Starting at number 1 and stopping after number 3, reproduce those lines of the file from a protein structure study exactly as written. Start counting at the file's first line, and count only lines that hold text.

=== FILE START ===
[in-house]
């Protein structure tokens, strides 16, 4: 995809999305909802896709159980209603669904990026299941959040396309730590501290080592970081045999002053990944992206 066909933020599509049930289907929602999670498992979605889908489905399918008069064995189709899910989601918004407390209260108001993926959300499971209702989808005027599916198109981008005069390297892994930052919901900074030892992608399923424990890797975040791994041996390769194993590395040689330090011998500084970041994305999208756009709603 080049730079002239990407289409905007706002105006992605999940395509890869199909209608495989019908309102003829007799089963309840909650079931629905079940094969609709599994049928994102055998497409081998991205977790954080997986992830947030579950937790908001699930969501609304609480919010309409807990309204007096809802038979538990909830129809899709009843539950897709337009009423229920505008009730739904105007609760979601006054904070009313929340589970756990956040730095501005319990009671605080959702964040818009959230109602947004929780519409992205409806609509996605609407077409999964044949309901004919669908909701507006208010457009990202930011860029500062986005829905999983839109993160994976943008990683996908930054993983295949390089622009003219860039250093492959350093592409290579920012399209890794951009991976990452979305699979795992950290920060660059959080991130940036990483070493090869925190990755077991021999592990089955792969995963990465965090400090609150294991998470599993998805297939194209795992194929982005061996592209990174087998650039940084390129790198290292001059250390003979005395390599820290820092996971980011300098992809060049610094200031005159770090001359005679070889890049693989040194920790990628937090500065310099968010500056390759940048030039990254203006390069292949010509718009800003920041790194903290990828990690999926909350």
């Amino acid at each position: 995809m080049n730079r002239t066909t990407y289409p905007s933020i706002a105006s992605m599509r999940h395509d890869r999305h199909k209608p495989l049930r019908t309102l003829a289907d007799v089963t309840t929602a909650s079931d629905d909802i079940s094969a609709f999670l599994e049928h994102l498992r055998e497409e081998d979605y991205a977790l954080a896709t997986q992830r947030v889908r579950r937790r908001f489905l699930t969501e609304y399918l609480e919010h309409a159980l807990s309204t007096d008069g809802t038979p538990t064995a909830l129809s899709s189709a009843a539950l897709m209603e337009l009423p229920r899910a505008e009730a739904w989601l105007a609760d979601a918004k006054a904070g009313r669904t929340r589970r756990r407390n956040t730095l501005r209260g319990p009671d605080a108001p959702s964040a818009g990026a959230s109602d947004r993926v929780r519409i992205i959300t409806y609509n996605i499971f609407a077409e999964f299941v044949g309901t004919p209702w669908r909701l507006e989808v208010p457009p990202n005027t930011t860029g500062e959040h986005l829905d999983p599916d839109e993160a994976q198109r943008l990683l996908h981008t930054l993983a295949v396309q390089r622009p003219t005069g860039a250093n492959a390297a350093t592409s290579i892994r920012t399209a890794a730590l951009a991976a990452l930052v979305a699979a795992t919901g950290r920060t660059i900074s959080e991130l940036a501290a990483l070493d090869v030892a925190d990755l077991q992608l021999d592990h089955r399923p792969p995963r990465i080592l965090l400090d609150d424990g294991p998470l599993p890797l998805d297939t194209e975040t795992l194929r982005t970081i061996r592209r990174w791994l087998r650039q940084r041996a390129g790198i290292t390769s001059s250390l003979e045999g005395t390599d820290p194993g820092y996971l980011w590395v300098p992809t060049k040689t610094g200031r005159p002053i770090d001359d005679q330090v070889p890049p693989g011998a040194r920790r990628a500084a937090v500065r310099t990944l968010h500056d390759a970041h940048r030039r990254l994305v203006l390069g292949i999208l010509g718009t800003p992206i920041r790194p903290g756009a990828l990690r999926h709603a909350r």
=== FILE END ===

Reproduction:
[in-house]
């Protein structure tokens, strides 16, 4: 995809999305909802896709159980209603669904990026299941959040396309730590501290080592970081045999002053990944992206 066909933020599509049930289907929602999670498992979605889908489905399918008069064995189709899910989601918004407390209260108001993926959300499971209702989808005027599916198109981008005069390297892994930052919901900074030892992608399923424990890797975040791994041996390769194993590395040689330090011998500084970041994305999208756009709603 080049730079002239990407289409905007706002105006992605999940395509890869199909209608495989019908309102003829007799089963309840909650079931629905079940094969609709599994049928994102055998497409081998991205977790954080997986992830947030579950937790908001699930969501609304609480919010309409807990309204007096809802038979538990909830129809899709009843539950897709337009009423229920505008009730739904105007609760979601006054904070009313929340589970756990956040730095501005319990009671605080959702964040818009959230109602947004929780519409992205409806609509996605609407077409999964044949309901004919669908909701507006208010457009990202930011860029500062986005829905999983839109993160994976943008990683996908930054993983295949390089622009003219860039250093492959350093592409290579920012399209890794951009991976990452979305699979795992950290920060660059959080991130940036990483070493090869925190990755077991021999592990089955792969995963990465965090400090609150294991998470599993998805297939194209795992194929982005061996592209990174087998650039940084390129790198290292001059250390003979005395390599820290820092996971980011300098992809060049610094200031005159770090001359005679070889890049693989040194920790990628937090500065310099968010500056390759940048030039990254203006390069292949010509718009800003920041790194903290990828990690999926909350």
């Amino acid at each position: 995809m080049n730079r002239t066909t990407y289409p905007s933020i706002a105006s992605m599509r999940h395509d890869r999305h199909k209608p495989l049930r019908t309102l003829a289907d007799v089963t309840t929602a909650s079931d629905d909802i079940s094969a609709f999670l599994e049928h994102l498992r055998e497409e081998d979605y991205a977790l954080a896709t997986q992830r947030v889908r579950r937790r908001f489905l699930t969501e609304y399918l609480e919010h309409a159980l807990s309204t007096d008069g809802t038979p538990t064995a909830l129809s899709s189709a009843a539950l897709m209603e337009l009423p229920r899910a505008e009730a739904w989601l105007a609760d979601a918004k006054a904070g009313r669904t929340r589970r756990r407390n956040t730095l501005r209260g319990p009671d605080a108001p959702s964040a818009g990026a959230s109602d947004r993926v929780r519409i992205i959300t409806y609509n996605i499971f609407a077409e999964f299941v044949g309901t004919p209702w669908r909701l507006e989808v208010p457009p990202n005027t930011t860029g500062e959040h986005l829905d999983p599916d839109e993160a994976q198109r943008l990683l996908h981008t930054l993983a295949v396309q390089r622009p003219t005069g860039a250093n492959a390297a350093t592409s290579i892994r920012t399209a890794a730590l951009a991976a990452l930052v979305a699979a795992t919901g950290r920060t660059i900074s959080e991130l940036a501290a990483l070493d090869v030892a925190d990755l077991q992608l021999d592990h089955r399923p792969p995963r990465i080592l965090l400090d609150d424990g294991p998470l599993p890797l998805d297939t194209e975040t795992l194929r982005t970081i061996r592209r990174w791994l087998r650039q940084r041996a390129g790198i290292t390769s001059s250390l003979e045999g005395t390599d820290p194993g820092y996971l980011w590395v300098p992809t060049k040689t610094g200031r005159p002053i770090d001359d005679q330090v070889p890049p693989g011998a040194r920790r990628a500084a937090v500065r310099t990944l968010h500056d390759a970041h940048r030039r990254l994305v203006l390069g292949i999208l010509g718009t800003p992206i920041r790194p903290g756009a990828l990690r999926h709603a909350r």